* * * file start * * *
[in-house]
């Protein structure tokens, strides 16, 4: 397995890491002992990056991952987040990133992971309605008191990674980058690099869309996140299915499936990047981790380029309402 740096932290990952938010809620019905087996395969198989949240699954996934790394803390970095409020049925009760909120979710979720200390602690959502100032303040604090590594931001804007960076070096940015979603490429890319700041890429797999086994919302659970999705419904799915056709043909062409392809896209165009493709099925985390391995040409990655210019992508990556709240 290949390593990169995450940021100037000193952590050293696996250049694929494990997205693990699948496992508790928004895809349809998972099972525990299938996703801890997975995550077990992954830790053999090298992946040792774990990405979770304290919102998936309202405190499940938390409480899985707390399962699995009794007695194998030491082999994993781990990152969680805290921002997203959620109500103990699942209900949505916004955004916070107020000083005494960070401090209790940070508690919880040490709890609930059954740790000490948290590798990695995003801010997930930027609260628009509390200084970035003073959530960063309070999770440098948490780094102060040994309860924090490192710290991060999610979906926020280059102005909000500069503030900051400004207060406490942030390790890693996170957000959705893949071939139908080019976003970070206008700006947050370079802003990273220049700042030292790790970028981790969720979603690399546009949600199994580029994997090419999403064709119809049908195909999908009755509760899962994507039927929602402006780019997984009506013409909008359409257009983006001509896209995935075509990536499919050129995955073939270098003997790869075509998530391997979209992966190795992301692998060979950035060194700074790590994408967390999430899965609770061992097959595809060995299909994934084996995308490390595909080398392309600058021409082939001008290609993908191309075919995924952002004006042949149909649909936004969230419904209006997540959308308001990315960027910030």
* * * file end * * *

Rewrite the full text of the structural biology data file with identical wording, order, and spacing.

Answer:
[in-house]
């Protein structure tokens, strides 16, 4: 397995890491002992990056991952987040990133992971309605008191990674980058690099869309996140299915499936990047981790380029309402 740096932290990952938010809620019905087996395969198989949240699954996934790394803390970095409020049925009760909120979710979720200390602690959502100032303040604090590594931001804007960076070096940015979603490429890319700041890429797999086994919302659970999705419904799915056709043909062409392809896209165009493709099925985390391995040409990655210019992508990556709240 290949390593990169995450940021100037000193952590050293696996250049694929494990997205693990699948496992508790928004895809349809998972099972525990299938996703801890997975995550077990992954830790053999090298992946040792774990990405979770304290919102998936309202405190499940938390409480899985707390399962699995009794007695194998030491082999994993781990990152969680805290921002997203959620109500103990699942209900949505916004955004916070107020000083005494960070401090209790940070508690919880040490709890609930059954740790000490948290590798990695995003801010997930930027609260628009509390200084970035003073959530960063309070999770440098948490780094102060040994309860924090490192710290991060999610979906926020280059102005909000500069503030900051400004207060406490942030390790890693996170957000959705893949071939139908080019976003970070206008700006947050370079802003990273220049700042030292790790970028981790969720979603690399546009949600199994580029994997090419999403064709119809049908195909999908009755509760899962994507039927929602402006780019997984009506013409909008359409257009983006001509896209995935075509990536499919050129995955073939270098003997790869075509998530391997979209992966190795992301692998060979950035060194700074790590994408967390999430899965609770061992097959595809060995299909994934084996995308490390595909080398392309600058021409082939001008290609993908191309075919995924952002004006042949149909649909936004969230419904209006997540959308308001990315960027910030």